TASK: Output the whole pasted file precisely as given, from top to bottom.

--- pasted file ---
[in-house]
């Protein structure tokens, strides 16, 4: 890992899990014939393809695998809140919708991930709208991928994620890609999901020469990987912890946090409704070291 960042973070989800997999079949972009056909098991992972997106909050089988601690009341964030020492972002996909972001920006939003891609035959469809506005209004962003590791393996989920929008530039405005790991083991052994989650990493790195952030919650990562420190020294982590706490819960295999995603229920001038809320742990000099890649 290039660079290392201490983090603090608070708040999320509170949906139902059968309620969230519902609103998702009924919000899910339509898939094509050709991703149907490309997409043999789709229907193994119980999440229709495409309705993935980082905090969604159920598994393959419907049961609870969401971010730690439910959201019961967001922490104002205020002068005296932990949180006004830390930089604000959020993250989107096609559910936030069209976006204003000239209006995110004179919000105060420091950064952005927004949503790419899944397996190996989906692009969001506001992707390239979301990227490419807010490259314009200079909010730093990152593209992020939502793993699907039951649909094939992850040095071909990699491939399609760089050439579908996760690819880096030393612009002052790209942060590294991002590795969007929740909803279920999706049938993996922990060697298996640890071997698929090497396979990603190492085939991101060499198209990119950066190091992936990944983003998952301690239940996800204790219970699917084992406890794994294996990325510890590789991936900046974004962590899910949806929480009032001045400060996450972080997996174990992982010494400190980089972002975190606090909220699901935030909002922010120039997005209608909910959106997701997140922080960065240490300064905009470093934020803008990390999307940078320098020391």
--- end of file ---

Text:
[in-house]
């Protein structure tokens, strides 16, 4: 890992899990014939393809695998809140919708991930709208991928994620890609999901020469990987912890946090409704070291 960042973070989800997999079949972009056909098991992972997106909050089988601690009341964030020492972002996909972001920006939003891609035959469809506005209004962003590791393996989920929008530039405005790991083991052994989650990493790195952030919650990562420190020294982590706490819960295999995603229920001038809320742990000099890649 290039660079290392201490983090603090608070708040999320509170949906139902059968309620969230519902609103998702009924919000899910339509898939094509050709991703149907490309997409043999789709229907193994119980999440229709495409309705993935980082905090969604159920598994393959419907049961609870969401971010730690439910959201019961967001922490104002205020002068005296932990949180006004830390930089604000959020993250989107096609559910936030069209976006204003000239209006995110004179919000105060420091950064952005927004949503790419899944397996190996989906692009969001506001992707390239979301990227490419807010490259314009200079909010730093990152593209992020939502793993699907039951649909094939992850040095071909990699491939399609760089050439579908996760690819880096030393612009002052790209942060590294991002590795969007929740909803279920999706049938993996922990060697298996640890071997698929090497396979990603190492085939991101060499198209990119950066190091992936990944983003998952301690239940996800204790219970699917084992406890794994294996990325510890590789991936900046974004962590899910949806929480009032001045400060996450972080997996174990992982010494400190980089972002975190606090909220699901935030909002922010120039997005209608909910959106997701997140922080960065240490300064905009470093934020803008990390999307940078320098020391």